Where do I come from?

Who do I come from?

Who am I?

Why am I?

These are some of the questions that haunt me as I grow up as a Black person in the U.S. 

For as long as I can remember, I’ve felt this gaping hole in my gut. It’s the Ocean, that unbridgeable distance, that keeps me disconnected from my deepest self. 

It’s the overwhelming, un-holdable fear that I can never know the stories of my direct ancestors. That I can’t know the generations of scars and strengths that make my life possible.

And in that fear, and grief, and desperation, I opened up Homegoing by Yaa Gyasi.  In return, Homegoing opened up the Door of Return for me.

Homegoing is a story of loss, legacy, more loss, healing, and the unbreakable bonds that connect us through space and time.

Reading Homegoing felt like unwrapping gifts that I didn’t know I needed: gratitude for my ancestors, whoever they were, humility, and trust in the truth that only stories can offer.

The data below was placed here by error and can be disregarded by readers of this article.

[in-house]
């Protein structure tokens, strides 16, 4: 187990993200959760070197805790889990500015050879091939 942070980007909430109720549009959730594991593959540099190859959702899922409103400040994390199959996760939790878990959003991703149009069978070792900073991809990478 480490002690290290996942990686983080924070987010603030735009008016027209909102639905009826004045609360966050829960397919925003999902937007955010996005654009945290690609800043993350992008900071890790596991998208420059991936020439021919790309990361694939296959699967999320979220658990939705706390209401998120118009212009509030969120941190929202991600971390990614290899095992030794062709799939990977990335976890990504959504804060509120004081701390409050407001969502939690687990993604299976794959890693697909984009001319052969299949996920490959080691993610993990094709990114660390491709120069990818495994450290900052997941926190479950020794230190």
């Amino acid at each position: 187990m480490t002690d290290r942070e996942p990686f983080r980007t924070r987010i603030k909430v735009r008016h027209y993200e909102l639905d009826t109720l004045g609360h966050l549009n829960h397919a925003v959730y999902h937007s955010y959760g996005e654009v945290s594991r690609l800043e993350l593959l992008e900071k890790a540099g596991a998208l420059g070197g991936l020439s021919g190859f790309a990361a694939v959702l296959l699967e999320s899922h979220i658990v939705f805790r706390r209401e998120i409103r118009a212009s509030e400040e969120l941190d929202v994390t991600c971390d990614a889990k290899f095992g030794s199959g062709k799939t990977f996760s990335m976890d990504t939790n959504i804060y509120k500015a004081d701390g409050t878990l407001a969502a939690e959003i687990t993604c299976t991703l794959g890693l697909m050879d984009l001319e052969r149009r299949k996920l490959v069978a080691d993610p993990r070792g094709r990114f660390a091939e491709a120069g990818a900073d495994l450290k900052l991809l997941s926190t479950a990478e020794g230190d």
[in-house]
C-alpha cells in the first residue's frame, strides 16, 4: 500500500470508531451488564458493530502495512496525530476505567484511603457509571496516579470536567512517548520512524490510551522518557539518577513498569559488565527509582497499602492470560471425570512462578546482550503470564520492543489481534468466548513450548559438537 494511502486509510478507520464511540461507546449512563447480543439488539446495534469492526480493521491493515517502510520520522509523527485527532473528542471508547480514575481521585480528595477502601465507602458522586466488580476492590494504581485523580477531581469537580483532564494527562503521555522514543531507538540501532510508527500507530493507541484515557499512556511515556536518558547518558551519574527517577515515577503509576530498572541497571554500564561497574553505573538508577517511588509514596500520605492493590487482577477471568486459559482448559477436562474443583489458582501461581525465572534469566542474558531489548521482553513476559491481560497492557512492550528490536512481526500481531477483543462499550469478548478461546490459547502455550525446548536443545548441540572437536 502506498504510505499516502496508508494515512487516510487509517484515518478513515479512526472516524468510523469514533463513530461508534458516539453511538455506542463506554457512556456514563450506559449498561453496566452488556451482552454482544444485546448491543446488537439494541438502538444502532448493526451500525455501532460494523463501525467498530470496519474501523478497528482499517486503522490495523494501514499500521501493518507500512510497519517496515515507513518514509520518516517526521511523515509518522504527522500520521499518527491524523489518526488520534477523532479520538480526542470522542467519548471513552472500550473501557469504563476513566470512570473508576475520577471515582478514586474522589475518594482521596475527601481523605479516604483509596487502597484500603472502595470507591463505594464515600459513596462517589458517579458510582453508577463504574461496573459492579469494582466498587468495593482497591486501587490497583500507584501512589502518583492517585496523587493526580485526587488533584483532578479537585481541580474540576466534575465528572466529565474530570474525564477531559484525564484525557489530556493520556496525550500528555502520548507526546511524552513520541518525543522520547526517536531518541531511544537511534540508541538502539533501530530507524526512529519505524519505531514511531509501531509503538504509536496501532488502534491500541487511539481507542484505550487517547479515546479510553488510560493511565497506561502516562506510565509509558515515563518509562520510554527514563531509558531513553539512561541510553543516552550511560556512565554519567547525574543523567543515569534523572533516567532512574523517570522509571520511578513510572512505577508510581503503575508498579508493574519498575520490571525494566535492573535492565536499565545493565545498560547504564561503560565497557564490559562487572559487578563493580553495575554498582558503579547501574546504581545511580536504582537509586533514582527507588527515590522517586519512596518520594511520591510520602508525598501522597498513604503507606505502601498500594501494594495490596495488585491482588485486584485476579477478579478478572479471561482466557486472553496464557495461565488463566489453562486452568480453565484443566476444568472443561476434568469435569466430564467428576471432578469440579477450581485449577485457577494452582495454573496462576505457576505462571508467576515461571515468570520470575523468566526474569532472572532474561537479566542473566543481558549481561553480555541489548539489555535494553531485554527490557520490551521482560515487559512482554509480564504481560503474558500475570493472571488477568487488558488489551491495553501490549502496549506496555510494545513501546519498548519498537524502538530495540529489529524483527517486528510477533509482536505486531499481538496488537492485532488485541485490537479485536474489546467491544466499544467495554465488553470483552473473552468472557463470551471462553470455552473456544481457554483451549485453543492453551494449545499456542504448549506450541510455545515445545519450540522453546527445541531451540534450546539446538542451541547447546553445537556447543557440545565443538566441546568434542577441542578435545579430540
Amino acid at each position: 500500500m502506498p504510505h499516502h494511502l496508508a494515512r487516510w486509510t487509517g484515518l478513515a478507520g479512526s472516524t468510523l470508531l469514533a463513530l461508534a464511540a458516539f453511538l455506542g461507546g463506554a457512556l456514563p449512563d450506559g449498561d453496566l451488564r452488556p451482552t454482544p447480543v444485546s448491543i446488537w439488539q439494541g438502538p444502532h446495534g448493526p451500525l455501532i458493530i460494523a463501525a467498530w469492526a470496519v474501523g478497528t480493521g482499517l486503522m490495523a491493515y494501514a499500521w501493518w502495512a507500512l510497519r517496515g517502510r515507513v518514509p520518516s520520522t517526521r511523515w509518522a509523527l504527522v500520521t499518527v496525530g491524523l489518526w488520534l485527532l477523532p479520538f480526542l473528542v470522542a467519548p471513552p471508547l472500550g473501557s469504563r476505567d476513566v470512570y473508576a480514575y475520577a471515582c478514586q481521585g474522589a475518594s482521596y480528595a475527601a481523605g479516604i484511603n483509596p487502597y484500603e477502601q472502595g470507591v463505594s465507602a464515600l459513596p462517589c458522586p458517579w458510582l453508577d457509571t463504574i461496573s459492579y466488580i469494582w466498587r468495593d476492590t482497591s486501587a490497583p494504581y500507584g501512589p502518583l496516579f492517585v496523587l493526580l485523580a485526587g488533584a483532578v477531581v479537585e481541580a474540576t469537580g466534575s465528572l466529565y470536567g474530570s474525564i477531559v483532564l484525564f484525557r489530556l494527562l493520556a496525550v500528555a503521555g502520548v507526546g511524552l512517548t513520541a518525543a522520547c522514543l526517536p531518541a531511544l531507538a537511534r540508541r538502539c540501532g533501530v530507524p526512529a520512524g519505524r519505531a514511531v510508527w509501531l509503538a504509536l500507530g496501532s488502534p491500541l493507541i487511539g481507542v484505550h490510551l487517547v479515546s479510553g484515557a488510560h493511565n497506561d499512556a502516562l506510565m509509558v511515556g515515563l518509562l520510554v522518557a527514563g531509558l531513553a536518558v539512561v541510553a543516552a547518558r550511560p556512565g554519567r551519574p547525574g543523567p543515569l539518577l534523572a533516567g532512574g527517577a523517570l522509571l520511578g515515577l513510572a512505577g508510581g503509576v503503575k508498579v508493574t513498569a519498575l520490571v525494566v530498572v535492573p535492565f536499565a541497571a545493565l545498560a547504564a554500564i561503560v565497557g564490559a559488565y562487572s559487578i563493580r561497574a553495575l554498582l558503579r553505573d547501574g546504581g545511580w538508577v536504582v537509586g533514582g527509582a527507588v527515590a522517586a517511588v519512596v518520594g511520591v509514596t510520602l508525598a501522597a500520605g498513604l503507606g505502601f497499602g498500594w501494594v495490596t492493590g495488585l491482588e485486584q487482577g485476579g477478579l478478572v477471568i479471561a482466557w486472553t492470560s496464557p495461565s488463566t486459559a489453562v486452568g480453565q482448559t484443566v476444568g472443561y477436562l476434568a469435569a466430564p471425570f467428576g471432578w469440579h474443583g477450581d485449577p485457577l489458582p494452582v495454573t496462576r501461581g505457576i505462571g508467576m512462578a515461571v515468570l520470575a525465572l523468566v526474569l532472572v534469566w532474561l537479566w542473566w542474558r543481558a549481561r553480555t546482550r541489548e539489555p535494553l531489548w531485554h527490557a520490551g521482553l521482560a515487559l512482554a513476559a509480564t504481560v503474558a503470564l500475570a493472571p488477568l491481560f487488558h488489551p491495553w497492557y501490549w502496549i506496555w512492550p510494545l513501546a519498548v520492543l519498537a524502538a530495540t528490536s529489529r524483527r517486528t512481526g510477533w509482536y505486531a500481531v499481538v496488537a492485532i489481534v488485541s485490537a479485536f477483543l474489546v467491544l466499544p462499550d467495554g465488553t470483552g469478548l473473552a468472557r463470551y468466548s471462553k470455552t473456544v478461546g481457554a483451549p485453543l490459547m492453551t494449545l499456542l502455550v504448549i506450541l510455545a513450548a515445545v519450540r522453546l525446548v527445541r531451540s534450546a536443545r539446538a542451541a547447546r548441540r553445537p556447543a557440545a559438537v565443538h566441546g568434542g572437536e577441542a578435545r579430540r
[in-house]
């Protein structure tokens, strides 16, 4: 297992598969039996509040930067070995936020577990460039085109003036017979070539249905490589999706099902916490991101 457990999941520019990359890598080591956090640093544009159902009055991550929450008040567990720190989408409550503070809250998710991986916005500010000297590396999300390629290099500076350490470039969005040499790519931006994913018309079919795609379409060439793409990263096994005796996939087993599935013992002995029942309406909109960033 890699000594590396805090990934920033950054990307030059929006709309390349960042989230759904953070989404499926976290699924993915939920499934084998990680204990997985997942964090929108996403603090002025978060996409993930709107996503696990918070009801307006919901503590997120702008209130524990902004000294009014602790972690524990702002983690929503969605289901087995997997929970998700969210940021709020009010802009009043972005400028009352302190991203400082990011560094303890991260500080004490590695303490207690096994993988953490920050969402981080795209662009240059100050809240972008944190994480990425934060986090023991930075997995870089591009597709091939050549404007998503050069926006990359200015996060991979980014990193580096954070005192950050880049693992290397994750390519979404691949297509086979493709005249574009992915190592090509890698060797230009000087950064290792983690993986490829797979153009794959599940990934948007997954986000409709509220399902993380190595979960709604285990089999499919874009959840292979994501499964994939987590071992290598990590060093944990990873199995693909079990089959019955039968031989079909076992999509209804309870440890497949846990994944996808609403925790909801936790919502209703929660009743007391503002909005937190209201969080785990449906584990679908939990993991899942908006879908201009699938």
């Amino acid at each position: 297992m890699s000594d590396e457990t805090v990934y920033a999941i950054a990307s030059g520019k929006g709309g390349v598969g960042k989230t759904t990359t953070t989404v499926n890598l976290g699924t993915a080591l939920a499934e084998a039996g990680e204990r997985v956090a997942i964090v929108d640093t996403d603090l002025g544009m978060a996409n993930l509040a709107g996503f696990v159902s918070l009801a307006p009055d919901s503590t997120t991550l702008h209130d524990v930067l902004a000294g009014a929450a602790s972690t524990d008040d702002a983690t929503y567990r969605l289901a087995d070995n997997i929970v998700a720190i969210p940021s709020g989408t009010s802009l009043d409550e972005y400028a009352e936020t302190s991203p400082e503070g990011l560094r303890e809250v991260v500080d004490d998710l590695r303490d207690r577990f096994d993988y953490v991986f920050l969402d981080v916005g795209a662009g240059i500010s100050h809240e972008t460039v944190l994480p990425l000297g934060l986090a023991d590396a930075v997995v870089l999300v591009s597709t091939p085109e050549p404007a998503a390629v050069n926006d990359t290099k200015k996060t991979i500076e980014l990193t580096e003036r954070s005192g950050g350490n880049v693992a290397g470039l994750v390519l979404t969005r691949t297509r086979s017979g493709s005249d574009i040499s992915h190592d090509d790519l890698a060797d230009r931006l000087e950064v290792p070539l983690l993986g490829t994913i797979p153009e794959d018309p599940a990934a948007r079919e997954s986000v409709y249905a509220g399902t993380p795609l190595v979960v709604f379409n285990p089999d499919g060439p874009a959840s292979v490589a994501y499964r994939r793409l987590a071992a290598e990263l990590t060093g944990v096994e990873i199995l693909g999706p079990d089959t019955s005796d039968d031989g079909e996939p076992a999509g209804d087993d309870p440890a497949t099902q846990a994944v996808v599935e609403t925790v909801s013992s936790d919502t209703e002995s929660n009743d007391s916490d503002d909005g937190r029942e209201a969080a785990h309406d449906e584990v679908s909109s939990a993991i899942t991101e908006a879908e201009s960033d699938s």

I didn’t even know that it was possible to tell the story of a single family, separated yet unified over seas and centuries, the way Gyasi does in this book. 

This one possibility of a family not only blew my mind away to all of the beautiful possibilities of our pasts, but to all of our futures as well.

There’s so much that I could say about this book that I’m still figuring out after reading it months ago. What I know for sure for now though is that this is art that I will return to for a long time.

Shout out to my mom for recommending this book to me like five years ago. She ahead of the game.

Similar Posts